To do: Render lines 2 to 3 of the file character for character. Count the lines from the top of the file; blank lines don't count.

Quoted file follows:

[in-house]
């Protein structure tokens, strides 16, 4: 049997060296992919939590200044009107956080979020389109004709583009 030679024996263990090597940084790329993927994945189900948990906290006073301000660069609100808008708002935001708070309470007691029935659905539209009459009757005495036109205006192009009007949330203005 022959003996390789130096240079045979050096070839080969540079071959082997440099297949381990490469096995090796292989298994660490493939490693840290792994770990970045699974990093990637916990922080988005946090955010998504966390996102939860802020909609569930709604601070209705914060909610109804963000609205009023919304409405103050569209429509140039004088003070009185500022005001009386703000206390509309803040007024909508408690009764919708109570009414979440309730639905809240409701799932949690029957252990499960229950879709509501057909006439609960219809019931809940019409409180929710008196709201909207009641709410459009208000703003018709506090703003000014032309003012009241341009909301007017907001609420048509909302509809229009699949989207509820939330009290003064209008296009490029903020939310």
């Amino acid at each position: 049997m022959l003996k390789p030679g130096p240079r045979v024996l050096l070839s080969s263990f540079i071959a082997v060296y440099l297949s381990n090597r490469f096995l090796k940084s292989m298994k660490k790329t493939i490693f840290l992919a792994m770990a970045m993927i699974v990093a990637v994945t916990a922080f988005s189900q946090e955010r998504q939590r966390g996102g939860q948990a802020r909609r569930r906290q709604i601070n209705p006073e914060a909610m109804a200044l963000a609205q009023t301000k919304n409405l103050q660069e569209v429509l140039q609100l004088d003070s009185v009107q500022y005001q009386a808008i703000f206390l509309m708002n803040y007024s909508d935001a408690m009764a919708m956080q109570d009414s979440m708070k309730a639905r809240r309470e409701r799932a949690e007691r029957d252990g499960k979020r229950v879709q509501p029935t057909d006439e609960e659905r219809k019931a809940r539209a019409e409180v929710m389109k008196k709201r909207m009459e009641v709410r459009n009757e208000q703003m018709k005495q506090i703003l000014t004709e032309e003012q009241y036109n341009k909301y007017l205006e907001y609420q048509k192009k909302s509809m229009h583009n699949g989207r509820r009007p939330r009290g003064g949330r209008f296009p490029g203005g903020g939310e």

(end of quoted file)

């Protein structure tokens, strides 16, 4: 049997060296992919939590200044009107956080979020389109004709583009 030679024996263990090597940084790329993927994945189900948990906290006073301000660069609100808008708002935001708070309470007691029935659905539209009459009757005495036109205006192009009007949330203005 022959003996390789130096240079045979050096070839080969540079071959082997440099297949381990490469096995090796292989298994660490493939490693840290792994770990970045699974990093990637916990922080988005946090955010998504966390996102939860802020909609569930709604601070209705914060909610109804963000609205009023919304409405103050569209429509140039004088003070009185500022005001009386703000206390509309803040007024909508408690009764919708109570009414979440309730639905809240409701799932949690029957252990499960229950879709509501057909006439609960219809019931809940019409409180929710008196709201909207009641709410459009208000703003018709506090703003000014032309003012009241341009909301007017907001609420048509909302509809229009699949989207509820939330009290003064209008296009490029903020939310």
């Amino acid at each position: 049997m022959l003996k390789p030679g130096p240079r045979v024996l050096l070839s080969s263990f540079i071959a082997v060296y440099l297949s381990n090597r490469f096995l090796k940084s292989m298994k660490k790329t493939i490693f840290l992919a792994m770990a970045m993927i699974v990093a990637v994945t916990a922080f988005s189900q946090e955010r998504q939590r966390g996102g939860q948990a802020r909609r569930r906290q709604i601070n209705p006073e914060a909610m109804a200044l963000a609205q009023t301000k919304n409405l103050q660069e569209v429509l140039q609100l004088d003070s009185v009107q500022y005001q009386a808008i703000f206390l509309m708002n803040y007024s909508d935001a408690m009764a919708m956080q109570d009414s979440m708070k309730a639905r809240r309470e409701r799932a949690e007691r029957d252990g499960k979020r229950v879709q509501p029935t057909d006439e609960e659905r219809k019931a809940r539209a019409e409180v929710m389109k008196k709201r909207m009459e009641v709410r459009n009757e208000q703003m018709k005495q506090i703003l000014t004709e032309e003012q009241y036109n341009k909301y007017l205006e907001y609420q048509k192009k909302s509809m229009h583009n699949g989207r509820r009007p939330r009290g003064g949330r209008f296009p490029g203005g903020g939310e």